fever, rash or severe dermatologic reactions (e.g., toxic epidermal necrolysis, Stevens-Johnson Syndrome);
vasculitis; arthralgia; myalgia; serum sickness;
interstitial nephritis; acute renal insufficiency or failure;
hepatitis; jaundice; acute hepatic necrosis or failure;
anemia, including hemolytic and aplastic;
thrombocytopenia, including thrombotic thrombocytopenic purpura; leukopenia agranulocytosis; pancytopenia; and/or other hematologic abnormalities.
The drug should be discontinued immediately at the first appearance of a skin rash, jaundice, or any other sign of hypersensitivity and supportive measures instituted (See PRECAUTIONS: Information for Patients and ADVERSE REACTIONS).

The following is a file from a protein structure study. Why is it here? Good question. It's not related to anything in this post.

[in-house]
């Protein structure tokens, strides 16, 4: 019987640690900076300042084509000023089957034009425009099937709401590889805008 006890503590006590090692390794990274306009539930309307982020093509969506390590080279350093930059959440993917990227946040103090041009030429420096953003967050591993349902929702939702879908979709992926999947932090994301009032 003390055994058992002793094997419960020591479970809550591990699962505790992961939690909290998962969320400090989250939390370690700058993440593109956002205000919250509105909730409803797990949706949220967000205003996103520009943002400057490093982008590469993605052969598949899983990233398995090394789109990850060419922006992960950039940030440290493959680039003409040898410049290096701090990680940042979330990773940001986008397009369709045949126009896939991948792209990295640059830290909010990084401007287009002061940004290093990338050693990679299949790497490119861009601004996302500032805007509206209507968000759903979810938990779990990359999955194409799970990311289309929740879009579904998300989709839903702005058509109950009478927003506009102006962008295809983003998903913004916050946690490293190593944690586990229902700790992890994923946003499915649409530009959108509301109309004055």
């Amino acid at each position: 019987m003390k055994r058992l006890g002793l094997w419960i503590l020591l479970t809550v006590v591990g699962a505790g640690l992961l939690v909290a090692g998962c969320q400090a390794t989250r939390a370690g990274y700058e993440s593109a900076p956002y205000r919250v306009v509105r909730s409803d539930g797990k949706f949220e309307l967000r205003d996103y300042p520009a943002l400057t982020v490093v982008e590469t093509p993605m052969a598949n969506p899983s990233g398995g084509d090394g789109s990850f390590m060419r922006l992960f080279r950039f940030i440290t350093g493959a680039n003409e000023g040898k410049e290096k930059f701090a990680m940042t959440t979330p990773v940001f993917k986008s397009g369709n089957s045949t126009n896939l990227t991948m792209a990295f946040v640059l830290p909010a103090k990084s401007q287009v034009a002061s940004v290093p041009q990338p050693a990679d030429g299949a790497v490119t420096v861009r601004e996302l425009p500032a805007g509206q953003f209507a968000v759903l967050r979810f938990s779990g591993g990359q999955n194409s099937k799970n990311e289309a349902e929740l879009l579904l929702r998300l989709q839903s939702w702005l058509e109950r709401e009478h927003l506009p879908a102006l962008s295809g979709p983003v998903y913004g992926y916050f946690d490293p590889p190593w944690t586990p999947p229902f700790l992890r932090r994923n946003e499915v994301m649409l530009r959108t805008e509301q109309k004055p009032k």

Peripheral Neuropathy: Rare cases of sensory or sensorimotor axonal polyneuropathy affecting small and/or large axons resulting in paresthesias, hypoesthesias, dysesthesias and weakness have been reported in patients receiving quinolones.
CNS Effects: In clinical studies with FACTIVE, central nervous system (CNS) effects have been reported infrequently. As with other fluoroquinolones, FACTIVE should be used with caution in patients with CNS diseases such as epilepsy or patients predisposed to convulsions. Although not seen in FACTIVE clinical trials, convulsions, increased intracranial pressure, and toxic psychosis have been reported in patients receiving other fluoroquinolones. CNS stimulation which may lead to tremors, restlessness, anxiety, lightheadedness, confusion, hallucinations, paranoia, depression, insomnia, and rarely suicidal thoughts or acts may also be caused by other fluoroquinolones. If these reactions occur in patients receiving FACTIVE, the drug should be discontinued and appropriate measures instituted.